For over forty years the American people have been stressed economically and socially like frogs simmering in a pot — and continue to be stressed in ways analogous to the German people stressed by the horrors of World War I and the aftereffects of the Versailles Treaty reparations policies. While individual historical details differ, the common threads between the two historical periods are fear and the debasement of moral conscience – great masses of the population in fear for their precarious livelihoods and communities due to imbalance in the concentration of wealth, and demagogues who play upon those fears and scapegoat an “Other” as the source of what people fear. In Germany, the “Other” was Jews, communists, Slavs, homosexuals, the mentally disabled… Today, the “Other” are immigrants, foreigners of skin colors other than white, persons of differing gender orientations and increasingly, simply those who have differing views on what it means to be equal.

In 2016 I witnessed this – and as an immigrant and person of color expressed my horror of it – when a Trump campaign rally spit in the face of the face of a Latino man, and no one there – surely not Trump – spoke out against it in the name of decency. Moral obscenities have only piled on since the election within government and outside of it.

We are closer now to fascism in America than ever before – authoritarian misuse of government, an economy of massive inequality, armed extremists emboldened by the sanction of presidential indecency and ordinary citizens having legitimate anger at their displacement channeled into support of an orange-headed walking colostomy bag of lies.

While in the history of the United States there have been fascist movements and fascist sympathizers before in low and high places, they did not have the military-industrial-information complex technology and mass social media resources that exists today. Now as then, cynical pragmatism in the halls of industry, government and religion believe Trumpism can be controlled and used to ends they believe benefit them, the ends justifying the means.

With a Republican-dominated Senate that acts in lockstep with Trump’s administration, the system of executive-legislative-judicial checks-and-balances is failing in ways that could not be imagined by the founding fathers as they first conceived that component of a constitutional democracy.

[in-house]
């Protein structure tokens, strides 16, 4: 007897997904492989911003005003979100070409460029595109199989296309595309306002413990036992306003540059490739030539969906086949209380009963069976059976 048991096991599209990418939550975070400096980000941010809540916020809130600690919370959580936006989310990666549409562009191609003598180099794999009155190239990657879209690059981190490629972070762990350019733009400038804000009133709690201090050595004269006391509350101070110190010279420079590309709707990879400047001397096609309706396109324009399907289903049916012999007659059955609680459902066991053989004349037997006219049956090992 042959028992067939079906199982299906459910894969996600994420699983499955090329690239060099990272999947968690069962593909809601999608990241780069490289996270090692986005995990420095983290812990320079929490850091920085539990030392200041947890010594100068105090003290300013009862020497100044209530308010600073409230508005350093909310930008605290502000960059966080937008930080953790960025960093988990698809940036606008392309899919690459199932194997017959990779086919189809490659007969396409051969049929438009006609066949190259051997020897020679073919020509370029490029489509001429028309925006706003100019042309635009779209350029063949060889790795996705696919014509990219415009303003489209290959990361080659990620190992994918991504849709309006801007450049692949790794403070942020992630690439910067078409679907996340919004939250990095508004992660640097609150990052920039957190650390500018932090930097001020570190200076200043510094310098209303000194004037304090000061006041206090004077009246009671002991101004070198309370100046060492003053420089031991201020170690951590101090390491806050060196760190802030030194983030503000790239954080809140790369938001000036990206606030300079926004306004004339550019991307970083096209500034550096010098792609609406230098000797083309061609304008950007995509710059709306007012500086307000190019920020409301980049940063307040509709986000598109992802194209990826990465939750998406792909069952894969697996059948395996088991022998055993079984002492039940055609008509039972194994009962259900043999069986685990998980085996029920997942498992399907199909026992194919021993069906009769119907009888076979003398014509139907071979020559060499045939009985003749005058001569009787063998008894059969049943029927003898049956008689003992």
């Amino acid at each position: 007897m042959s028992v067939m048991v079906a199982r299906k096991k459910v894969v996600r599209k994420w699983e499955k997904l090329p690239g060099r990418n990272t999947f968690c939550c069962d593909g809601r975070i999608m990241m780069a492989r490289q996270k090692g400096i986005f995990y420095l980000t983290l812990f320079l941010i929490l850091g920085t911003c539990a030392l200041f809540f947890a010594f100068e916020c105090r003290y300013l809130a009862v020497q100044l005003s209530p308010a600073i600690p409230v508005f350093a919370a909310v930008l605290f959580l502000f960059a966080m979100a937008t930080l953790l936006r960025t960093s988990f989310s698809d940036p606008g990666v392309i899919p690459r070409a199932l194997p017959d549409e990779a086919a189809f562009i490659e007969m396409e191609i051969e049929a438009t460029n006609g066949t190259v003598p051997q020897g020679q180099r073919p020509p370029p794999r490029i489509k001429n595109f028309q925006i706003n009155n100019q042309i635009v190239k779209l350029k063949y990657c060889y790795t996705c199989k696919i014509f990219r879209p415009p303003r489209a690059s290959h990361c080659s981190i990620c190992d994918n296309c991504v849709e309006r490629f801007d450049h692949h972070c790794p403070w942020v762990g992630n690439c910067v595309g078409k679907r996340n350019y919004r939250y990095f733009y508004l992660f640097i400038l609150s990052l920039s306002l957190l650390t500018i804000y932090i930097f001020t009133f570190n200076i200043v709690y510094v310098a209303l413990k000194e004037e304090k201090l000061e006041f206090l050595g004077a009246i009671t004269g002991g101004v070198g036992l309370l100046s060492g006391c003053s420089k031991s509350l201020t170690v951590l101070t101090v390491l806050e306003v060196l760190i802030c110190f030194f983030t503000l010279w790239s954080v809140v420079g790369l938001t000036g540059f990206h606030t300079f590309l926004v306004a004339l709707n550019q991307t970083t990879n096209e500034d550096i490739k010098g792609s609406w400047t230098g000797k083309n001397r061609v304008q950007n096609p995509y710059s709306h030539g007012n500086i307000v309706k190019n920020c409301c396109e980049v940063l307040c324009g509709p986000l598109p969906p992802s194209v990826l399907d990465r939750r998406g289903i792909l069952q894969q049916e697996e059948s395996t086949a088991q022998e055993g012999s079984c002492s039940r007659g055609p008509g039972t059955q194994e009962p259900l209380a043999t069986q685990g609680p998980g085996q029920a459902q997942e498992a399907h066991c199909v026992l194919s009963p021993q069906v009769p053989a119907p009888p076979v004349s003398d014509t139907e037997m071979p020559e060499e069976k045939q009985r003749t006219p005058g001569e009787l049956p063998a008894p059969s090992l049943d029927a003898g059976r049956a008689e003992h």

At the risk of belaboring the point, Trump is not the problem but the uglified symptom of the long-festering systemic problem of patriarchal inequality that is the parent of inequalities. Yes — he must be removed from office immediately lest the United States as a constitutional democracy goes down, taking the world with it; but if Trump were simply to disappear from politics today, the forces that created Trump, the spineless politicians and the populace who believed in him would still exist. Fear, hatred and the socio-economic environment in which these breed still exist. That’s my challenge as a creative. That’s our challenge in the period ahead.

Heiden’s Der Fuhrer ends in 1934 with Hitler’s appointment as Chancellor, followed by the contrived burning of the German parliament – the Reichstag Fire – which Hitler and his administration used to murder his opposition in the Night of the Long Knives and impose blood-drenched rule on Germany. America itself has acquiesced to fear of the Other before: witness the incarceration of Japanese-Americans at the outbreak of World War II and the Patriot Act after 9/11. The rest is history.

The Shape Of Things To Come

With Portrait of Konrad Heiden (and its companion piece Pretty In Pink) I want to invoke a remembrance of the past with the hopes that we as a nation “are not condemned to repeat it”, in the words of the philosopher and poet George Santayana. Yes, I would have preferred to convey my thoughts in subtle visual metaphor; but we live in unsubtle times. 2019 has been for me a year of struggling with personal changes. When the spirit and conscience move me, my ironic images will be more iron-fisted in their delivery in 2020 going forward.